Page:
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The Journey . . .
Calico Ghost Town

by Maricia Mlynek


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The terrain changes in California as quickly as the gas prices and speed limits. We have gone from ocean to mountains to desert in mere miles. The geography is odd. The land is flat, but then quickly juts up--like large crocodile scales. Picture an ant in a sand box that has rocks thrown in it and that is what the Mojave feels like. I am nothing, but a small ant in God’s enormous sandbox.


As we crossed Death Valley (a name that is fitting), we came to the Calico ghost town. In 1880, Calico was a silver mining town. The town prospered for 16 years. With the drop of silver value from $1.29 to 53 cents per ounce, Calico soon became deserted in the desert. Records show that $85,000,000 worth of silver came from the mines. Calico was once the home of 3,500 people, but today it is as empty as its mines.



We made our way up the dusty path to Calico. Shockingly, we were greeted by the sound of gunfire. Believe it or not, a Civil War reenactment was going on right in downtown Calico. The rebels took the victory and, later, Lincoln got up to give the Gettysburg Address. It was strange seeing the Johnny Rebs and the Yankees marching in the Mojave Desert, but good to know our nation’s history is remembered and celebrated beyond where the battles raged.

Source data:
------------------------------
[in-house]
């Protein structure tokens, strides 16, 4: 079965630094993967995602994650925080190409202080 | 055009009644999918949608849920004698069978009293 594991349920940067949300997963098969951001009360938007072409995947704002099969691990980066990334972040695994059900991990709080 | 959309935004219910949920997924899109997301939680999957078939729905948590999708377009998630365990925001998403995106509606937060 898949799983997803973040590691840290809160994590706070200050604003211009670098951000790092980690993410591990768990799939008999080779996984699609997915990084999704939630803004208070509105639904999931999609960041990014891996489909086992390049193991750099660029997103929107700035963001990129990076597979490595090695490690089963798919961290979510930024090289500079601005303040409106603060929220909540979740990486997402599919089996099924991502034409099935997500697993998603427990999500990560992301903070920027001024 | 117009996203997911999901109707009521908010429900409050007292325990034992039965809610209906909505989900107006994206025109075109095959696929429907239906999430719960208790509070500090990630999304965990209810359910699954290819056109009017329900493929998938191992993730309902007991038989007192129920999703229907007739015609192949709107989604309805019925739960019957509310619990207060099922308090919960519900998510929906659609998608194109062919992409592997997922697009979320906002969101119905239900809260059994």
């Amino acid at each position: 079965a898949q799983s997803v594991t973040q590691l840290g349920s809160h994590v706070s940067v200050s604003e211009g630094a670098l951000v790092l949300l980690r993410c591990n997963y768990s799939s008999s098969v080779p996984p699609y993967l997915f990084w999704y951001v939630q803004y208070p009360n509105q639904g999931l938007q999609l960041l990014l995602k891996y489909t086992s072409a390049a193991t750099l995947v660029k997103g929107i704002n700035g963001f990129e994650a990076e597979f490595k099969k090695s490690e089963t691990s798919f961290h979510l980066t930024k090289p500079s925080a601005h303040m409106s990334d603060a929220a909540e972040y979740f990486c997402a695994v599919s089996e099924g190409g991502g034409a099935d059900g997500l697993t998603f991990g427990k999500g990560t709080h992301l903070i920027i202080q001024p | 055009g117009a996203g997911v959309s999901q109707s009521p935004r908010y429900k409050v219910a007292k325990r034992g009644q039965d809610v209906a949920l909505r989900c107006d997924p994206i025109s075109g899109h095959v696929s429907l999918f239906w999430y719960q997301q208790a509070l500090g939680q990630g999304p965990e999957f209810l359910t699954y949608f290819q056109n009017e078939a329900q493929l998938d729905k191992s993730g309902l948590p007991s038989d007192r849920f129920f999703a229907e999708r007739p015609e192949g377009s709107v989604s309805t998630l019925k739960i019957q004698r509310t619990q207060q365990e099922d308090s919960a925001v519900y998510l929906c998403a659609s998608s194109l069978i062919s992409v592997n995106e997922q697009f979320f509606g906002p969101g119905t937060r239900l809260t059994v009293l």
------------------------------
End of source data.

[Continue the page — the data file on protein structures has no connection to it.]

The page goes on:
Calico was a town worth our visit. We rambled through it like an old miner searching for riches. The treasure we found was not silver or gold, but the “Vision” of “what used to be” in the town called Calico.


When the vagabonds long to rove afar

And ride the lonely way,

Out where the desert mountains are

And the trail winds away.

They skirt Dry Lake with its swirling dust

And cross the mountain trails,

With sage and greasewood on the desert crust,

And winds that sigh and wail;

Where the mountain sides are weathered and stained

Like the hues of a great rainbow,

When the goals they yearn for is almost gained

That’s right--It’s Calico . . .

                                                                  --Dell Nile          


(Maricia Mlynek is the new Chronicle reporter. She and her husband Andrew are new residents of Calhoun County. She has taught middle school math and science for most of her career. He is retired from the U.S. Army and has a degree in historical restoration and preservation.

After visiting the Calhoun area on several occasions, they fell in love with its charm and people. Moving was not a challenge for this military family. Their last home was on the shores of Oahu, Hawaii. After traveling a great distance, they have found a home in West Virginia. They were both born and raised in Ohio, but the Mountain State is where they have chosen to reside.)

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